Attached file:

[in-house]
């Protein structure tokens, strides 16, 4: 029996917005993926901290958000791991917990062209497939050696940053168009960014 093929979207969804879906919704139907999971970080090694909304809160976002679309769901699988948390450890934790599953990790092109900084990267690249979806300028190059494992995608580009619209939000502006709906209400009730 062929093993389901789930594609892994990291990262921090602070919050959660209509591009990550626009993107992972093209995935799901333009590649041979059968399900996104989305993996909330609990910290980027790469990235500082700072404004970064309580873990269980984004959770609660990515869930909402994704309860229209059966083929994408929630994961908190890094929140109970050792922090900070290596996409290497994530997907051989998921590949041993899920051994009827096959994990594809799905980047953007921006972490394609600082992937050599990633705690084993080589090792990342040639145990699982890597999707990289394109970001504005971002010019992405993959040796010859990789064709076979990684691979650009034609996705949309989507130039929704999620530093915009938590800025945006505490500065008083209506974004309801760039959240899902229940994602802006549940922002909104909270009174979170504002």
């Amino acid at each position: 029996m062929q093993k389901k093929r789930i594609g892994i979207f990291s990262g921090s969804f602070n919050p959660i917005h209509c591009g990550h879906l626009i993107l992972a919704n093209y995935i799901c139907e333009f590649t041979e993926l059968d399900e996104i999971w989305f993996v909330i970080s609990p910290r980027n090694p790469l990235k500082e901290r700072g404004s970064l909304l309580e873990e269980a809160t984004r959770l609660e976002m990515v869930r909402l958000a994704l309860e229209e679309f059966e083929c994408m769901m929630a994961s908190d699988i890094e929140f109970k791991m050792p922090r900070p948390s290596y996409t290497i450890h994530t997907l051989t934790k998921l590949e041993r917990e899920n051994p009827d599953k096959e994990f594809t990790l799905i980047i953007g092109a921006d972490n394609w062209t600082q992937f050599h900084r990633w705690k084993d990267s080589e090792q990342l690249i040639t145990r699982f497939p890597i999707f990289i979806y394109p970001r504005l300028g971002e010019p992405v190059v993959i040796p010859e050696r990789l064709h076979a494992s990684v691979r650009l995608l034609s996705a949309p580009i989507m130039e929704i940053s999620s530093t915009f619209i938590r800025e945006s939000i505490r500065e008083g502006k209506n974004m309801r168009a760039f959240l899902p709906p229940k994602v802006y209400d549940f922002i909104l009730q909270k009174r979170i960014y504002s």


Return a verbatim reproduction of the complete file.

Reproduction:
[in-house]
């Protein structure tokens, strides 16, 4: 029996917005993926901290958000791991917990062209497939050696940053168009960014 093929979207969804879906919704139907999971970080090694909304809160976002679309769901699988948390450890934790599953990790092109900084990267690249979806300028190059494992995608580009619209939000502006709906209400009730 062929093993389901789930594609892994990291990262921090602070919050959660209509591009990550626009993107992972093209995935799901333009590649041979059968399900996104989305993996909330609990910290980027790469990235500082700072404004970064309580873990269980984004959770609660990515869930909402994704309860229209059966083929994408929630994961908190890094929140109970050792922090900070290596996409290497994530997907051989998921590949041993899920051994009827096959994990594809799905980047953007921006972490394609600082992937050599990633705690084993080589090792990342040639145990699982890597999707990289394109970001504005971002010019992405993959040796010859990789064709076979990684691979650009034609996705949309989507130039929704999620530093915009938590800025945006505490500065008083209506974004309801760039959240899902229940994602802006549940922002909104909270009174979170504002």
């Amino acid at each position: 029996m062929q093993k389901k093929r789930i594609g892994i979207f990291s990262g921090s969804f602070n919050p959660i917005h209509c591009g990550h879906l626009i993107l992972a919704n093209y995935i799901c139907e333009f590649t041979e993926l059968d399900e996104i999971w989305f993996v909330i970080s609990p910290r980027n090694p790469l990235k500082e901290r700072g404004s970064l909304l309580e873990e269980a809160t984004r959770l609660e976002m990515v869930r909402l958000a994704l309860e229209e679309f059966e083929c994408m769901m929630a994961s908190d699988i890094e929140f109970k791991m050792p922090r900070p948390s290596y996409t290497i450890h994530t997907l051989t934790k998921l590949e041993r917990e899920n051994p009827d599953k096959e994990f594809t990790l799905i980047i953007g092109a921006d972490n394609w062209t600082q992937f050599h900084r990633w705690k084993d990267s080589e090792q990342l690249i040639t145990r699982f497939p890597i999707f990289i979806y394109p970001r504005l300028g971002e010019p992405v190059v993959i040796p010859e050696r990789l064709h076979a494992s990684v691979r650009l995608l034609s996705a949309p580009i989507m130039e929704i940053s999620s530093t915009f619209i938590r800025e945006s939000i505490r500065e008083g502006k209506n974004m309801r168009a760039f959240l899902p709906p229940k994602v802006y209400d549940f922002i909104l009730q909270k009174r979170i960014y504002s």